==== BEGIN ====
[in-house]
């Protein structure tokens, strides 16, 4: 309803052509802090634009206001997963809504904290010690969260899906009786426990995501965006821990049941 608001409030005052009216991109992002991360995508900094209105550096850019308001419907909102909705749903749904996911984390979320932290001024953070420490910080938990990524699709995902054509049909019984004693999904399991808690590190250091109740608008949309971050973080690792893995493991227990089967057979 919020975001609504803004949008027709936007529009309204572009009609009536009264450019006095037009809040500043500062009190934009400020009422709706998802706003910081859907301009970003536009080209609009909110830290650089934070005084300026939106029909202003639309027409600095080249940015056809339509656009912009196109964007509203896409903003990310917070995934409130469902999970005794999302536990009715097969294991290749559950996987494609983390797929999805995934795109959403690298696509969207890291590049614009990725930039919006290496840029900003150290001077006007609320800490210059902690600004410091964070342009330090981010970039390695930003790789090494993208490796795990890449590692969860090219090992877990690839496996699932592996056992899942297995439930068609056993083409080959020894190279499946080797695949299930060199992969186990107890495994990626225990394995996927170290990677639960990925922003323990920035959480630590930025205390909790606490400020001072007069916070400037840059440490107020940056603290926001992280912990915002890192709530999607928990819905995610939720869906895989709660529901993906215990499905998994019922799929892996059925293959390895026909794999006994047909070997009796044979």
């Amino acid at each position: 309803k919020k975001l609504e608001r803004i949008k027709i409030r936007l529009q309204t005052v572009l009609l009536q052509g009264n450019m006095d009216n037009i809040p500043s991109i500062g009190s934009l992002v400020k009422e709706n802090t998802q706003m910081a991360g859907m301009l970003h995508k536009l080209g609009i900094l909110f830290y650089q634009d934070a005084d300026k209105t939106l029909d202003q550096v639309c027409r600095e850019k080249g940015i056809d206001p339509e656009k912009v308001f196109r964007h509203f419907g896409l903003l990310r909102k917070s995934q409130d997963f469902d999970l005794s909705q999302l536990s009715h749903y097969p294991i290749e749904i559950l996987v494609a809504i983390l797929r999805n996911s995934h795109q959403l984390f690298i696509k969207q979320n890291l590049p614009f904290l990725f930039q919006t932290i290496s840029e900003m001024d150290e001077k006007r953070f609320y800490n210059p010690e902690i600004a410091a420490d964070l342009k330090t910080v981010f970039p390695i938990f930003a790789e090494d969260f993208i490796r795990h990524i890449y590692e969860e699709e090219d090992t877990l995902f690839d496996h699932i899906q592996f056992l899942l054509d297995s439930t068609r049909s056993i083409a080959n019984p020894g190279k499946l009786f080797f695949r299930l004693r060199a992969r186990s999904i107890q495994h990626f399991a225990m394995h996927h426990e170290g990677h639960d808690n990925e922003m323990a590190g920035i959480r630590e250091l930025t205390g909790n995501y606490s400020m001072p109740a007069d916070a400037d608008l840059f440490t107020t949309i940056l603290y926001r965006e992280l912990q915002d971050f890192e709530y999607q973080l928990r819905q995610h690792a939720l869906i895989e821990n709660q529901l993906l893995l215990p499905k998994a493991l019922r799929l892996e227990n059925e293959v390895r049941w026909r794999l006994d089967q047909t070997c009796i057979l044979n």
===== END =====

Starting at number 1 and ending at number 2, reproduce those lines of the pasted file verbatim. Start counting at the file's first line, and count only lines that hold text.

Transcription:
[in-house]
């Protein structure tokens, strides 16, 4: 309803052509802090634009206001997963809504904290010690969260899906009786426990995501965006821990049941 608001409030005052009216991109992002991360995508900094209105550096850019308001419907909102909705749903749904996911984390979320932290001024953070420490910080938990990524699709995902054509049909019984004693999904399991808690590190250091109740608008949309971050973080690792893995493991227990089967057979 919020975001609504803004949008027709936007529009309204572009009609009536009264450019006095037009809040500043500062009190934009400020009422709706998802706003910081859907301009970003536009080209609009909110830290650089934070005084300026939106029909202003639309027409600095080249940015056809339509656009912009196109964007509203896409903003990310917070995934409130469902999970005794999302536990009715097969294991290749559950996987494609983390797929999805995934795109959403690298696509969207890291590049614009990725930039919006290496840029900003150290001077006007609320800490210059902690600004410091964070342009330090981010970039390695930003790789090494993208490796795990890449590692969860090219090992877990690839496996699932592996056992899942297995439930068609056993083409080959020894190279499946080797695949299930060199992969186990107890495994990626225990394995996927170290990677639960990925922003323990920035959480630590930025205390909790606490400020001072007069916070400037840059440490107020940056603290926001992280912990915002890192709530999607928990819905995610939720869906895989709660529901993906215990499905998994019922799929892996059925293959390895026909794999006994047909070997009796044979």